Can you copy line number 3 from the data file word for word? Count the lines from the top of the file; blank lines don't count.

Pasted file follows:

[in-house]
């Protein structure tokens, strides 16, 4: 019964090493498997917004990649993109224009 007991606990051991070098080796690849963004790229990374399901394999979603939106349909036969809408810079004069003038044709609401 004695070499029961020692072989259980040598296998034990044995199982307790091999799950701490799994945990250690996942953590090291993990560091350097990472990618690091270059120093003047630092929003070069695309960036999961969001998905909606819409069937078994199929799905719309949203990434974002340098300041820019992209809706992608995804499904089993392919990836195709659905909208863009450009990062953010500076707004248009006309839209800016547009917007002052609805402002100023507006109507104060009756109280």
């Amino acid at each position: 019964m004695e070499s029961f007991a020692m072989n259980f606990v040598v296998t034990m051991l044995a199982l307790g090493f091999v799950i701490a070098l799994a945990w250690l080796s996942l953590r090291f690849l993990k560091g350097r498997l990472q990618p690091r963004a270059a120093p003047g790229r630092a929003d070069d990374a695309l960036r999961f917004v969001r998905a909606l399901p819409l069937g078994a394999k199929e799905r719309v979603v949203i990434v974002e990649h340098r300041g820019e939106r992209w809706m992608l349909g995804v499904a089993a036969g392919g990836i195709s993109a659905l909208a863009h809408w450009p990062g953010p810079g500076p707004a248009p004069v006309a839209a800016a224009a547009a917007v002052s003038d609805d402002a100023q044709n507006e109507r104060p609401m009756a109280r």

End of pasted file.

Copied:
């Amino acid at each position: 019964m004695e070499s029961f007991a020692m072989n259980f606990v040598v296998t034990m051991l044995a199982l307790g090493f091999v799950i701490a070098l799994a945990w250690l080796s996942l953590r090291f690849l993990k560091g350097r498997l990472q990618p690091r963004a270059a120093p003047g790229r630092a929003d070069d990374a695309l960036r999961f917004v969001r998905a909606l399901p819409l069937g078994a394999k199929e799905r719309v979603v949203i990434v974002e990649h340098r300041g820019e939106r992209w809706m992608l349909g995804v499904a089993a036969g392919g990836i195709s993109a659905l909208a863009h809408w450009p990062g953010p810079g500076p707004a248009p004069v006309a839209a800016a224009a547009a917007v002052s003038d609805d402002a100023q044709n507006e109507r104060p609401m009756a109280r």